Live I use Roland FA06 and Gaia. The FA06 has the function to play the backing tracks and has great piano and choir sounds. The Gaia is just a great synth!

TEC: Do you have any big influences – both modern day and also historical? Your music is quite industrial sounding at times – any interest in krautrock at all?

IW: I just have a very eclectic taste in music. I must admit a lot of what we have written in the band evolves from sounds and bands that have influenced Steve. I just look for a platform to deliver the words that spin around in my head. I call Steve the “accidental genius” for having created so many great tunes for me to write to. Obviously I know it’s not accidental, however we must manage his ego!

ST: I love most music, but I guess my main influence is Gary Numan. Music that has a ‘dark’ edge will always be at the forefront. My ‘go to’ playlist will have Numan, The Cure, Sisters of Mercy, John Foxx, NIN to name but a few. Recent bands I’ve loved are Mr Kitty, Empathy Test, Celldweller, Hearts of Black Science & IAMX.

TEC: How do you think the use of synths has evolved over the decades?

ST: Wow, tough question. You can hear synths everywhere now. Bands that have historically been ‘anti’ synth use them all the time. The technology has advanced so quickly. You can write and record everything from your bedroom nowadays. Whole orchestral pieces can be written using software.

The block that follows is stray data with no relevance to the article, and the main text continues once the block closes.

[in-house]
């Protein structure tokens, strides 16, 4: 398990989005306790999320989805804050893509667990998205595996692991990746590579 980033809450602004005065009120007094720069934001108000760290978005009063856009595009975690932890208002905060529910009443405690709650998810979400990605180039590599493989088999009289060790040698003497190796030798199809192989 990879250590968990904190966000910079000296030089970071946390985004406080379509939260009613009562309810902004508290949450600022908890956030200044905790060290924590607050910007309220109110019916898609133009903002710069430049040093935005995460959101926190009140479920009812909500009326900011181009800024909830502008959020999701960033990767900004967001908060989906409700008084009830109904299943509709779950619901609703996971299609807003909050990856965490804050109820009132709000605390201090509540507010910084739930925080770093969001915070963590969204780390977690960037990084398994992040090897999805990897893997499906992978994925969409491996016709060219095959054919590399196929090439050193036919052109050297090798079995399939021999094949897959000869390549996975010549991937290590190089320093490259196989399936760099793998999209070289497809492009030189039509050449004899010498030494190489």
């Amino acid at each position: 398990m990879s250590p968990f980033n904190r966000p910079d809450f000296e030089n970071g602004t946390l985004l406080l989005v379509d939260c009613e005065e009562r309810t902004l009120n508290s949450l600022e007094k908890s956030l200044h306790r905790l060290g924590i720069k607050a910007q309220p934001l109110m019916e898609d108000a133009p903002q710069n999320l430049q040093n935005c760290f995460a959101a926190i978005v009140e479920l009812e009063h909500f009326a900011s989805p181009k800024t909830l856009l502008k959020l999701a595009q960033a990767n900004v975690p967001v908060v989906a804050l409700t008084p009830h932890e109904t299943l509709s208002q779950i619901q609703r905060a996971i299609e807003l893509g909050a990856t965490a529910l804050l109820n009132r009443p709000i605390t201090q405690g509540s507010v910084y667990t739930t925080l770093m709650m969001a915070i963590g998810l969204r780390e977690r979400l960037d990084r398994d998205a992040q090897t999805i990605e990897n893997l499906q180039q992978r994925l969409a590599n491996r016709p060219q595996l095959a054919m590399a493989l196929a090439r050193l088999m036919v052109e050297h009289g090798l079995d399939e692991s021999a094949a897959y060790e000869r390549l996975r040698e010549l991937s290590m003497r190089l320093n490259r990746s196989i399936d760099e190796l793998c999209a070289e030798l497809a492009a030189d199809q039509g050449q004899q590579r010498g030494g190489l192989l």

TEC: Sometimes during gigs you play with a live drummer but not always. Many fans think the live drum aspect adds a heavier edge to the music. Do you have a preference?

IW: I love playing with a live drummer. Unfortunately, the best drummer we have had in the band is our current guitarist – how did that happen? Fusing the electronics with live drums can sound immense, however if you don’t get it right it sounds .… erm, not so immense. Currently we play without a live drummer, however who knows what tomorrow will bring.

WP: With our music style, I don’t think a live drummer is really necessary. Our last couple of singles have been recorded with programmed drums, so our live performance is an honest reflection of them. I’ve seen Depeche Mode twice now and in my opinion, there was only one track that benefitted from having a live drummer.

TEC: What is the fundamental driver behind your songs and your lyrics – how does the writing process work for you? Do you have any significant influences?